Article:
Many elec­tion ex­perts fear that if the Novem­ber elec­tion ends up be­ing close, a slow count will pro­vide fuel to con­spir­acy the­o­ries and ef­forts by Trump to dele­git­imize the re­sult if he loses.

More­over, lack of voter ed­u­ca­tion about how to fill in and mail ab­sen­tee bal­lots — rules that vary by state — put many in­ex­pe­ri­enced vot­ers at risk of not hav­ing their bal­lots count. In some states, the rate of bal­lots that are re­jected has soared.

As elec­tions of­fi­cials ab­sorb the harsh les­sons of the pri­maries, le­gal bat­tles over vot­ing rules break­ing out all over the coun­try have fur­ther com­pli­cated the pic­ture.

Al­ready, 166 cases have been filed na­tion­wide, ac­cord­ing to a tally Levitt is keep­ing.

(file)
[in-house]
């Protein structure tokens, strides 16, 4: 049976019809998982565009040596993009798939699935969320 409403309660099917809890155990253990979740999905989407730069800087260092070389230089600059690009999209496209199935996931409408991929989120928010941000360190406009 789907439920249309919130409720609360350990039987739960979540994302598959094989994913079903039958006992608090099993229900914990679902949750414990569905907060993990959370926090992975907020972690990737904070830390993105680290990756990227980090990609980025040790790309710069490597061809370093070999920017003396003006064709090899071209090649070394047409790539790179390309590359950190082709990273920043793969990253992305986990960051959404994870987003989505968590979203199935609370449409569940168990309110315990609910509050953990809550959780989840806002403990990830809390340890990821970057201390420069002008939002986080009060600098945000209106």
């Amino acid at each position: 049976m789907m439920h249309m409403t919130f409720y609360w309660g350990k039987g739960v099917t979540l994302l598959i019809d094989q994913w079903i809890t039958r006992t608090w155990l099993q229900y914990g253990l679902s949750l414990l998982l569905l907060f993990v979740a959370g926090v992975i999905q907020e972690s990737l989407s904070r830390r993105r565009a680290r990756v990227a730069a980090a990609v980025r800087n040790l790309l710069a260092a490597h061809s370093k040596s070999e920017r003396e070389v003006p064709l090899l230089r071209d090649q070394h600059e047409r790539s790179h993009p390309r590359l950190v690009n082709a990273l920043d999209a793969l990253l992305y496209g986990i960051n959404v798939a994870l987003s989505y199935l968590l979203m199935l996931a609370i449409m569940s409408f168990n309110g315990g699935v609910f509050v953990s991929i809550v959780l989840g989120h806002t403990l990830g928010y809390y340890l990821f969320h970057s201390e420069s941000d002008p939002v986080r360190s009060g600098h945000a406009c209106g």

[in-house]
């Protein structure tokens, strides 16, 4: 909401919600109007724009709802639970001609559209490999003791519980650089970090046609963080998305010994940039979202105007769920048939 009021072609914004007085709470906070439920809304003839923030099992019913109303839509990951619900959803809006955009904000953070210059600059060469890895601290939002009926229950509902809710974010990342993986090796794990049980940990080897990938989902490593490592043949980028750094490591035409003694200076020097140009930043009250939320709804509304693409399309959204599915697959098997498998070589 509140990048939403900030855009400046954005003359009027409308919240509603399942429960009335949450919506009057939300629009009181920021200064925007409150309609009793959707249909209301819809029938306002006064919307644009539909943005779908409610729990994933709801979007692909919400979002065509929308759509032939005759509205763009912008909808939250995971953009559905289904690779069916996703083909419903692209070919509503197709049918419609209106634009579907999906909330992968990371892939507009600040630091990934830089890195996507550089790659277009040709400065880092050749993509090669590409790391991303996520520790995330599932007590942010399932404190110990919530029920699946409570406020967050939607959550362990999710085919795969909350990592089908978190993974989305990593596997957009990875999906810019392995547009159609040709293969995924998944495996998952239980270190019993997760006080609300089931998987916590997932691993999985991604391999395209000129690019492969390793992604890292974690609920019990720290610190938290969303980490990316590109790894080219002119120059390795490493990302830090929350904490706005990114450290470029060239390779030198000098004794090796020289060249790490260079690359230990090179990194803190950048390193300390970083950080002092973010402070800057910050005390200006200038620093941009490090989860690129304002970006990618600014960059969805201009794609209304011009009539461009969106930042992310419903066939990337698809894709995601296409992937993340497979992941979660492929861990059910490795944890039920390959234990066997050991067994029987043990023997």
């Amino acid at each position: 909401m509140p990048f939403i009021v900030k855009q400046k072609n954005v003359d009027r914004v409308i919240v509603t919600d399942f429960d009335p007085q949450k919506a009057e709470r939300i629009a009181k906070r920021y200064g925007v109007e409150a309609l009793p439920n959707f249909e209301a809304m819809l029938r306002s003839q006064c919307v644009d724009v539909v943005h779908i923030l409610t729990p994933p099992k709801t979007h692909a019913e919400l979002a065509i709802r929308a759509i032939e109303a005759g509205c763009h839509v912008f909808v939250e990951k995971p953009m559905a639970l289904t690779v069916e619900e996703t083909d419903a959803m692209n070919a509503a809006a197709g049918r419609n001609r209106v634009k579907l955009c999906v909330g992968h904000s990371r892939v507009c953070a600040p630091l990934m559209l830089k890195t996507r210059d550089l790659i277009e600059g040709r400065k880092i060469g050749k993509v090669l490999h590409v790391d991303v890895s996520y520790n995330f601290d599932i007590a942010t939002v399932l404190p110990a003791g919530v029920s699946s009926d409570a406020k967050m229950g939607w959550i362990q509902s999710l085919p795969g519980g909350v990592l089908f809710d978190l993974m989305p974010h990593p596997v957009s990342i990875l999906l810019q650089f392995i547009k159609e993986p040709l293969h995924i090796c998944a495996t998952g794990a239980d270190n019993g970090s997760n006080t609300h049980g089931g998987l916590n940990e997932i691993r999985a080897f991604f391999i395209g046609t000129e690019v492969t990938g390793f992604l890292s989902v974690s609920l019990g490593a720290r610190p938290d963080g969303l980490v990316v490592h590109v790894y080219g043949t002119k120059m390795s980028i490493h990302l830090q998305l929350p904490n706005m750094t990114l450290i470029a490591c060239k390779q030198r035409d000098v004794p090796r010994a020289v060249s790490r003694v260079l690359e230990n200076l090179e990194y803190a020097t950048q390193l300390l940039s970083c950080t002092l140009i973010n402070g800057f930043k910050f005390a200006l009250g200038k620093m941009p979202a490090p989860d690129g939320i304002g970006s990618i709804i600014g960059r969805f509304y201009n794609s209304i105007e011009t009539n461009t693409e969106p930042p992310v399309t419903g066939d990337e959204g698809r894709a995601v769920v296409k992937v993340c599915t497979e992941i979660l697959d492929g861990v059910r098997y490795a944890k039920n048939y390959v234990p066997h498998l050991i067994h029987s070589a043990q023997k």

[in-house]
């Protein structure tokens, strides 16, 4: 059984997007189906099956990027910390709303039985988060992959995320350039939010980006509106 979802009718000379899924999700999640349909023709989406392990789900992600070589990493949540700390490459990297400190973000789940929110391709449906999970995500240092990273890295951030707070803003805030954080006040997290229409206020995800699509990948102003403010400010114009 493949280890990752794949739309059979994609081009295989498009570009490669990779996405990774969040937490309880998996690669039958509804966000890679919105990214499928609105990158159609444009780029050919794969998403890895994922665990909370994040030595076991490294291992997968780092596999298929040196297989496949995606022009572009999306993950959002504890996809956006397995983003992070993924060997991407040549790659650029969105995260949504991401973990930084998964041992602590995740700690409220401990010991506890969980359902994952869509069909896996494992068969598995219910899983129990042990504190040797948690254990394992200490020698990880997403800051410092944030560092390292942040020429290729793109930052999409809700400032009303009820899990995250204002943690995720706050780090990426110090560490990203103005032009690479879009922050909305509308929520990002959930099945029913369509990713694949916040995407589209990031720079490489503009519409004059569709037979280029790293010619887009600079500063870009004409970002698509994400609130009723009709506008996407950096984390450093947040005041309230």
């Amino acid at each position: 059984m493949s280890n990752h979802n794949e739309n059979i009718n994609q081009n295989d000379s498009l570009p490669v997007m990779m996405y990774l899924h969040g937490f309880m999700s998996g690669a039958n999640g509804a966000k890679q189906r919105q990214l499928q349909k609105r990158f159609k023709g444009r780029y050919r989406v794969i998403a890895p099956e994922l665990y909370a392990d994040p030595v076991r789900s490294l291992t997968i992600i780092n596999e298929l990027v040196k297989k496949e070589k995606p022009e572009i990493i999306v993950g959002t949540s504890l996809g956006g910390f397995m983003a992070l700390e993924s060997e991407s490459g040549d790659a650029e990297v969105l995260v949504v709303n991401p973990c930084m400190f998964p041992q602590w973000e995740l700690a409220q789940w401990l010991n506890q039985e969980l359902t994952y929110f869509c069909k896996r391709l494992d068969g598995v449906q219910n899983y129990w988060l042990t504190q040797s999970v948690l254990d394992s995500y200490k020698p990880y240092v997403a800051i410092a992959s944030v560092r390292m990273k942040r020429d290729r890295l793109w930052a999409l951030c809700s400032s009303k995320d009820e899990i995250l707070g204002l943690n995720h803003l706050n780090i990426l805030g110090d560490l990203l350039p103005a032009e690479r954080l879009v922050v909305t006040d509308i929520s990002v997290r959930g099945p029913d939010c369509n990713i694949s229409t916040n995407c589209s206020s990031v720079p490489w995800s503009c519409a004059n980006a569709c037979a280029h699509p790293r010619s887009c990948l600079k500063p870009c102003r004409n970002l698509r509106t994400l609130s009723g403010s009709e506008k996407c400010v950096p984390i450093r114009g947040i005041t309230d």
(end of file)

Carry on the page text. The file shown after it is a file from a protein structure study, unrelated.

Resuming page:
Many of them are dis­putes be­tween Democrats who be­lieve it is to their ad­van­tage to make cast­ing a bal­lot as easy as pos­si­ble and Repub­li­cans who ar­gue the pan­demic is not suit­able cause to re­lax what they see as anti-fraud mea­sures.

The re­sult­ing court rul­ings are whip­saw­ing be­lea­guered elec­tions of­fices.

In Vir­ginia, for ex­am­ple, a con­sent de­cree for the pri­mary waived the re­quire­ment that ab­sen­tee vot­ers get a wit­ness to sign their bal­lots.

But the re­quire­ment is back in place for the gen­eral elec­tion — for now. The court fight goes on.

“We don’t know how that will turn out,” said Brenda Cabr­era, di­rec­tor of elec­tions in the city of Fair­fax. “If we start print­ing out bal­lots and the rule changes, we have a prob­lem.”

Dur­ing lo­cal elec­tions in May, when wit­nesses were re­quired, some vot­ers who lived alone drove to her of­fice in their des­per­a­tion to vote.